What's so good about the minimal growth in retail turnover?
The retail turnover in the second quarter has increased only a little (by 0.5%) quarter-on-quarter. Even though at a first glance the performance of the branch in the second quarter seems as sad as this summer's weather, it is really not that: this result should be considered as good for the very rapid growth in the first quarter could mean a drop in the second. Moreover, the annual growth rate has remained high, increasing by 5.2% year-on-year.
I must admit that at least in April I expected a substantial drop because during the warm Easter holidays of 2014 sales volumes reached a very high level and there was no reason to expect as good a result this year.
A warm and long Easter holiday was not only a Latvian phenomenon – a fast growth could be observed in April of last year also elsewhere in Europe, particularly in our neighbouring countries, yet the peak was most striking in Latvia (see Fig.). Yet the nice growth in sales volumes in the first quarter of this year was observed only in Latvia. That is mostly related to the effect of a lower base – the fact that in January and February 2014, after the introduction of the euro, customer activity was lower. That was determined by the larger outlays of cash (in lats) before the turn of the year and a small trend of renewing savings in euro. Against the background of last year's performance, the increase in retail turnover at the beginning of 2015 looks impressive.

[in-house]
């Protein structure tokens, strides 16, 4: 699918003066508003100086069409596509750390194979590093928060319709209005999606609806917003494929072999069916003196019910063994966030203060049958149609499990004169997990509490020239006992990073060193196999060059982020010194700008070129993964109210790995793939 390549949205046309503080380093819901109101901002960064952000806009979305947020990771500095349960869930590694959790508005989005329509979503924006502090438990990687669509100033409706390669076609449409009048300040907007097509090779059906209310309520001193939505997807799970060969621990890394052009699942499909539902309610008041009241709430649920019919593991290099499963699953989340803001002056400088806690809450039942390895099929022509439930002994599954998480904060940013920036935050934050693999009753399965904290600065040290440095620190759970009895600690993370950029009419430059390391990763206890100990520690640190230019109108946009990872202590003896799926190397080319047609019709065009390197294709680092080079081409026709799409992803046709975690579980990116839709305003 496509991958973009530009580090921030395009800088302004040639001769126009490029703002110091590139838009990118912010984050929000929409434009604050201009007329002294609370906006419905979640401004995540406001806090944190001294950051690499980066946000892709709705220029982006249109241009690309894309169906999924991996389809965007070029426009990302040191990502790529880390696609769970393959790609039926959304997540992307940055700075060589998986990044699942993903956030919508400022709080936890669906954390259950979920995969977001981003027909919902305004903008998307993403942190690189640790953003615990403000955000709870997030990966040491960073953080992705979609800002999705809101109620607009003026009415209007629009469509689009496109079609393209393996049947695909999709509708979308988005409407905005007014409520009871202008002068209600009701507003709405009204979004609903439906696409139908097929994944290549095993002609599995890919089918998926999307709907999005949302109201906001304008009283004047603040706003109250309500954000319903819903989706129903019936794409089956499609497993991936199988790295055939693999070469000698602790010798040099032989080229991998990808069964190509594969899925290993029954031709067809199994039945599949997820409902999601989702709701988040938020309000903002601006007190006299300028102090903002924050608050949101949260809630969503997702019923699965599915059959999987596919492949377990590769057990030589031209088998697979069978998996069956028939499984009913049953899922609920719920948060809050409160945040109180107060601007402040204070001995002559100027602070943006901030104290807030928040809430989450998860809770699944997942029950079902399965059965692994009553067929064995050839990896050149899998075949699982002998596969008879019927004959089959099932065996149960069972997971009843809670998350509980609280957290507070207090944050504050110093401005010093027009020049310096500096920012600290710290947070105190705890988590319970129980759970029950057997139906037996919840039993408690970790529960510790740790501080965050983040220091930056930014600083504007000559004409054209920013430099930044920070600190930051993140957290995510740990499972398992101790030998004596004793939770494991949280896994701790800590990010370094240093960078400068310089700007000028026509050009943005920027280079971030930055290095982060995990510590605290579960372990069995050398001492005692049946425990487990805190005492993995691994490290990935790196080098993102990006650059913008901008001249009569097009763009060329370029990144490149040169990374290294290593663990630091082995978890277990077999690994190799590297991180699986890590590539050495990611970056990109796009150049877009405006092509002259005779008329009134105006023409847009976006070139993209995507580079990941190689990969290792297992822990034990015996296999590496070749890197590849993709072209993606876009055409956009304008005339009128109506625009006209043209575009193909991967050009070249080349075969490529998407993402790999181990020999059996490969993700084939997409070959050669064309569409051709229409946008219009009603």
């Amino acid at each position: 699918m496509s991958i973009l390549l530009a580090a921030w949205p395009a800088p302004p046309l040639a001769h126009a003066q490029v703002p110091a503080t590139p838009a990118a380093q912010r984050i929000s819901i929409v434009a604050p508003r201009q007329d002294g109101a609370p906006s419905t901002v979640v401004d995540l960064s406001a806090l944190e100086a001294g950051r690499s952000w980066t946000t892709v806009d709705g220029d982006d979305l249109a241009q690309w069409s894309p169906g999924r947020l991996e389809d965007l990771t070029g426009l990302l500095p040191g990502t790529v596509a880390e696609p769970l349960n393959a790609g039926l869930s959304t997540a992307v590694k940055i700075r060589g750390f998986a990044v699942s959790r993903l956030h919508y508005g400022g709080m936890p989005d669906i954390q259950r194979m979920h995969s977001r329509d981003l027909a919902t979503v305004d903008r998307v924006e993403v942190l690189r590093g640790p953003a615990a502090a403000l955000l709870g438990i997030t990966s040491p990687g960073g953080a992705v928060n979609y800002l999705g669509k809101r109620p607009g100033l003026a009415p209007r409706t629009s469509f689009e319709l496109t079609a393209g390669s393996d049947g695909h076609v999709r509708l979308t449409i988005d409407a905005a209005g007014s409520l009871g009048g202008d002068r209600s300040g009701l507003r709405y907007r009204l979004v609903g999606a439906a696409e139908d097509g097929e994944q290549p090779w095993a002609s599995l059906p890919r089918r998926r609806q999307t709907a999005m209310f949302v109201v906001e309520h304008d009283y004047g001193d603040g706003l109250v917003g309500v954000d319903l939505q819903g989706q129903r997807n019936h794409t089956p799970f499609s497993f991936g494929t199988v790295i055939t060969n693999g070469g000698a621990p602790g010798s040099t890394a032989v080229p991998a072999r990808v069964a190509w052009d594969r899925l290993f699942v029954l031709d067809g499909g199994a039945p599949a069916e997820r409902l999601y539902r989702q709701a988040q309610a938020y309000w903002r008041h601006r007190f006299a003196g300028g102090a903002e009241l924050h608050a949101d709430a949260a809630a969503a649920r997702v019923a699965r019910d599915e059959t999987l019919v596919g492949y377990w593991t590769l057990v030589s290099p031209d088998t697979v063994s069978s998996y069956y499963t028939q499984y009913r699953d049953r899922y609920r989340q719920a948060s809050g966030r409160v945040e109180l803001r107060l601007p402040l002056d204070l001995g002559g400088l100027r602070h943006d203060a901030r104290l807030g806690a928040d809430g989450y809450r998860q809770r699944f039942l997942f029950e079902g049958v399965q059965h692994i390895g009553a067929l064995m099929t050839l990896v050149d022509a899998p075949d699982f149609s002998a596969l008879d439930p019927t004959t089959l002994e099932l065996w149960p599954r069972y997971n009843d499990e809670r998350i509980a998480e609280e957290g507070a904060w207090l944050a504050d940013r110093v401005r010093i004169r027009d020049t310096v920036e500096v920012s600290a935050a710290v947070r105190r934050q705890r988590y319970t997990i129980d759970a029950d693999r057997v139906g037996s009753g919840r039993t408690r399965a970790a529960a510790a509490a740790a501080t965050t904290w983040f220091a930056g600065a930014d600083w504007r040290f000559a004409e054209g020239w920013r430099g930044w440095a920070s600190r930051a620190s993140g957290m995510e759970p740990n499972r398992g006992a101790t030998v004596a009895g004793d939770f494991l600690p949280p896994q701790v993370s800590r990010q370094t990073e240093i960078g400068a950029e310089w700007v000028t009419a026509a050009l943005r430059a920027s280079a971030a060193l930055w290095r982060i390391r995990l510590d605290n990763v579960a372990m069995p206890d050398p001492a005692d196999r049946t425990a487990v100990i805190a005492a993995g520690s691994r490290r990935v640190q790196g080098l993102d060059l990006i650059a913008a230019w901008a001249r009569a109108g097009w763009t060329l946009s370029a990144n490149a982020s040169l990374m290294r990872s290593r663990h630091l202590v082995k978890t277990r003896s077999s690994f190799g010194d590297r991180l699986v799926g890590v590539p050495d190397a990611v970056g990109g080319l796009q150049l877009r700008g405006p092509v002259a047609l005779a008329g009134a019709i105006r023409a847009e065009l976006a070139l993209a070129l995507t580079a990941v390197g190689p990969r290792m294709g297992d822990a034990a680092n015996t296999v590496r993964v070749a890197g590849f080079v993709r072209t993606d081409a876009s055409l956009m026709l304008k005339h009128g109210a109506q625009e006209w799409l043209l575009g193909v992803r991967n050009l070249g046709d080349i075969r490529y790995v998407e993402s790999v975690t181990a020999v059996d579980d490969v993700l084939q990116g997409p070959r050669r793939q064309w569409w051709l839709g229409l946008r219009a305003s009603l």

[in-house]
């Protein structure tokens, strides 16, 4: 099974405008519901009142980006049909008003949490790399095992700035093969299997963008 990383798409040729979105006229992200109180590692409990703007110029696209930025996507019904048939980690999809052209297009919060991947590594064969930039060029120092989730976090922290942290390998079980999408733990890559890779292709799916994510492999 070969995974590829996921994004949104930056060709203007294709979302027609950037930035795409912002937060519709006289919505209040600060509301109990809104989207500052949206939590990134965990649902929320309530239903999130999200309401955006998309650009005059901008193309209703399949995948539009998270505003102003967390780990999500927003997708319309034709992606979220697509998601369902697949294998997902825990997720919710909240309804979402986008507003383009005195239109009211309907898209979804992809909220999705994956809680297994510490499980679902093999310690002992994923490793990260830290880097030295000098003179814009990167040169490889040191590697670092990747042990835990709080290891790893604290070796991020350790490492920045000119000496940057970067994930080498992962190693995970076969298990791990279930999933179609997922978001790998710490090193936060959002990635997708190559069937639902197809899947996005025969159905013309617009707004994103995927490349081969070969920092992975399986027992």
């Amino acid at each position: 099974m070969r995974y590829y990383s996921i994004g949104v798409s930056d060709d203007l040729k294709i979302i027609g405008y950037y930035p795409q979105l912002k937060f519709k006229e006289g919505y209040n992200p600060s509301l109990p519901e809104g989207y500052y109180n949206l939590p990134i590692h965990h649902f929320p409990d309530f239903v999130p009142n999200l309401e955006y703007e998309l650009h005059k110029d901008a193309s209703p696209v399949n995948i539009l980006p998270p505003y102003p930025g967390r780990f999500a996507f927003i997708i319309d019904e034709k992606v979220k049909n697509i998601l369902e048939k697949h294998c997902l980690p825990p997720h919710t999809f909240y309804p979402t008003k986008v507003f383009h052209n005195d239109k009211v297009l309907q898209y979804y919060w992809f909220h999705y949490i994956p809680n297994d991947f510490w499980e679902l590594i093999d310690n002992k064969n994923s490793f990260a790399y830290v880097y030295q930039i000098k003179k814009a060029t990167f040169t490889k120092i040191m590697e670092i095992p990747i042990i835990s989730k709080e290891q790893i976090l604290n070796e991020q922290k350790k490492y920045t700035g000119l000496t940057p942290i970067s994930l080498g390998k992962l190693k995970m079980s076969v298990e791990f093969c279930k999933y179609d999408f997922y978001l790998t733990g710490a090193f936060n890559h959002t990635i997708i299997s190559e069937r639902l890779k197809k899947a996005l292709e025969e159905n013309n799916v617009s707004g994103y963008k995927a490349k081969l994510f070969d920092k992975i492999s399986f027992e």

A drop in sales volumes in the first months after the euro introduction was observed also in Estonia in 2011. Yet in Lithuania these short-term fluctuations because of the change in currency were not as striking, although a small drop in January 2015 was indeed the case.
Retail turnover is affected of course by many other factors – increased purchasing power, contracting shadow economy (particularly in the fuel sales segment), weather, purchases by foreign guests etc. I addressed these factors in more detail in my previous retail trade commentary.
Annual changes in the retail trade turnover at constant prices in Latvia, Lithuania, and Estonia (%, workday adjusted data)
Data source: Eurostat and Central Statistical Bureau